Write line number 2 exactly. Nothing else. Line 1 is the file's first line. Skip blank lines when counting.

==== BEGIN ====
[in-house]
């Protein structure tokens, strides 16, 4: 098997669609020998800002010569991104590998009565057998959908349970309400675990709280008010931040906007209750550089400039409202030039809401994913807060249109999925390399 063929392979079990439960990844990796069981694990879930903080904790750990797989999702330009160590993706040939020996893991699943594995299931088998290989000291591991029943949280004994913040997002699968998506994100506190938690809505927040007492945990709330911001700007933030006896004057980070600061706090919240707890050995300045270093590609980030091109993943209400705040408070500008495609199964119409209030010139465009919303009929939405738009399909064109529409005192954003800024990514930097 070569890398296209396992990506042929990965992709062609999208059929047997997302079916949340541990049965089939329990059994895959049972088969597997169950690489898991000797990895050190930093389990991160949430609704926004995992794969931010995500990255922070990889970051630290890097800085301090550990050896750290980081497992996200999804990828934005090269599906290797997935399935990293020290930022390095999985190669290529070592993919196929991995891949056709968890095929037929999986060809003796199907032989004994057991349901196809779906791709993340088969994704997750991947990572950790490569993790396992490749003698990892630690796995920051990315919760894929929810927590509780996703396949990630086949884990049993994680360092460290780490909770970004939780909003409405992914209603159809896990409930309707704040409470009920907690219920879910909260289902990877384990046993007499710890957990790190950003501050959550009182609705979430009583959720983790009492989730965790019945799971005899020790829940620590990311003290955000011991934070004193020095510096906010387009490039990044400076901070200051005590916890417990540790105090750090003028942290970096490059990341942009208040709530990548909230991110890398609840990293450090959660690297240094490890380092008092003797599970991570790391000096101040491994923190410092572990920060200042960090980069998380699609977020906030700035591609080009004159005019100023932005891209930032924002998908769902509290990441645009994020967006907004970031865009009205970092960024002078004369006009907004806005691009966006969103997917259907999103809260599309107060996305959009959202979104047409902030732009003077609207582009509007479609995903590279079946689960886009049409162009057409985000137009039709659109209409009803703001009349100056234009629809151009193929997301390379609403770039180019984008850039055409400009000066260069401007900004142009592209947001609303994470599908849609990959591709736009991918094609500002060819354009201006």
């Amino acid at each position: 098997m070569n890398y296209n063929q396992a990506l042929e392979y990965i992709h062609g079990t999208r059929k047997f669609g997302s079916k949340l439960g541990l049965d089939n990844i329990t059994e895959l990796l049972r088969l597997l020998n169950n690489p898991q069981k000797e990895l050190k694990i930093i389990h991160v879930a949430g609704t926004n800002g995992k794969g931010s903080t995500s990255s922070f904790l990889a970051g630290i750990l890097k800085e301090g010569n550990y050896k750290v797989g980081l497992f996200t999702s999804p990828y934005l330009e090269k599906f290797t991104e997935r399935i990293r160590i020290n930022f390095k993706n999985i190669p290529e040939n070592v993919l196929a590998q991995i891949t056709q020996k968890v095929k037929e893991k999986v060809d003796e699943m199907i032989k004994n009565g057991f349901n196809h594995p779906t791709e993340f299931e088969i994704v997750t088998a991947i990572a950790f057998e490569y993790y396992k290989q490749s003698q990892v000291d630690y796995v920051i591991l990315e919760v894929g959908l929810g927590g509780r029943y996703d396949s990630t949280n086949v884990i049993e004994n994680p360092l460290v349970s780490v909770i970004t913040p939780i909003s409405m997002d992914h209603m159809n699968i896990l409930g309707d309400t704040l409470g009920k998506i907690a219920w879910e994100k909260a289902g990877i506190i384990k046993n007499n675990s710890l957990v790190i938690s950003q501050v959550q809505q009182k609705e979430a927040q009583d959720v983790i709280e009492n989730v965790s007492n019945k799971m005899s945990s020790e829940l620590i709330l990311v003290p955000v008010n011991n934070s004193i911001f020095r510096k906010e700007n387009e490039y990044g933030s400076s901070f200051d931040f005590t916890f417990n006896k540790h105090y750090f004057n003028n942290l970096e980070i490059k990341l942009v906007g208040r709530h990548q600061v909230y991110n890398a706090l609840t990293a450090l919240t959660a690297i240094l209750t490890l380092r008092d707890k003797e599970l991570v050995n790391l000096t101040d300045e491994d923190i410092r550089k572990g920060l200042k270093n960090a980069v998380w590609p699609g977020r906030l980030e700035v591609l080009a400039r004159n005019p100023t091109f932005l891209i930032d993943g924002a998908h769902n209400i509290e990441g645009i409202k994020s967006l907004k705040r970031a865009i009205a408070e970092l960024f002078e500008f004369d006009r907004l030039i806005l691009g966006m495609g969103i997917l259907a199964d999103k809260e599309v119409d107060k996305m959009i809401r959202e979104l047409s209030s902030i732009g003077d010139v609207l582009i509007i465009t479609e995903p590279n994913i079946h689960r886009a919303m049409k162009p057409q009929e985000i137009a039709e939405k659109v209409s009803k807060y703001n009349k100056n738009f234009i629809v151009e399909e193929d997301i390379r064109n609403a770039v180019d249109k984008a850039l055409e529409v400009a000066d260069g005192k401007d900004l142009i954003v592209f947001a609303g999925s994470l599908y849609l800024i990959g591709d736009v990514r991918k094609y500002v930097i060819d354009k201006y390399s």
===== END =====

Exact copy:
């Protein structure tokens, strides 16, 4: 098997669609020998800002010569991104590998009565057998959908349970309400675990709280008010931040906007209750550089400039409202030039809401994913807060249109999925390399 063929392979079990439960990844990796069981694990879930903080904790750990797989999702330009160590993706040939020996893991699943594995299931088998290989000291591991029943949280004994913040997002699968998506994100506190938690809505927040007492945990709330911001700007933030006896004057980070600061706090919240707890050995300045270093590609980030091109993943209400705040408070500008495609199964119409209030010139465009919303009929939405738009399909064109529409005192954003800024990514930097 070569890398296209396992990506042929990965992709062609999208059929047997997302079916949340541990049965089939329990059994895959049972088969597997169950690489898991000797990895050190930093389990991160949430609704926004995992794969931010995500990255922070990889970051630290890097800085301090550990050896750290980081497992996200999804990828934005090269599906290797997935399935990293020290930022390095999985190669290529070592993919196929991995891949056709968890095929037929999986060809003796199907032989004994057991349901196809779906791709993340088969994704997750991947990572950790490569993790396992490749003698990892630690796995920051990315919760894929929810927590509780996703396949990630086949884990049993994680360092460290780490909770970004939780909003409405992914209603159809896990409930309707704040409470009920907690219920879910909260289902990877384990046993007499710890957990790190950003501050959550009182609705979430009583959720983790009492989730965790019945799971005899020790829940620590990311003290955000011991934070004193020095510096906010387009490039990044400076901070200051005590916890417990540790105090750090003028942290970096490059990341942009208040709530990548909230991110890398609840990293450090959660690297240094490890380092008092003797599970991570790391000096101040491994923190410092572990920060200042960090980069998380699609977020906030700035591609080009004159005019100023932005891209930032924002998908769902509290990441645009994020967006907004970031865009009205970092960024002078004369006009907004806005691009966006969103997917259907999103809260599309107060996305959009959202979104047409902030732009003077609207582009509007479609995903590279079946689960886009049409162009057409985000137009039709659109209409009803703001009349100056234009629809151009193929997301390379609403770039180019984008850039055409400009000066260069401007900004142009592209947001609303994470599908849609990959591709736009991918094609500002060819354009201006």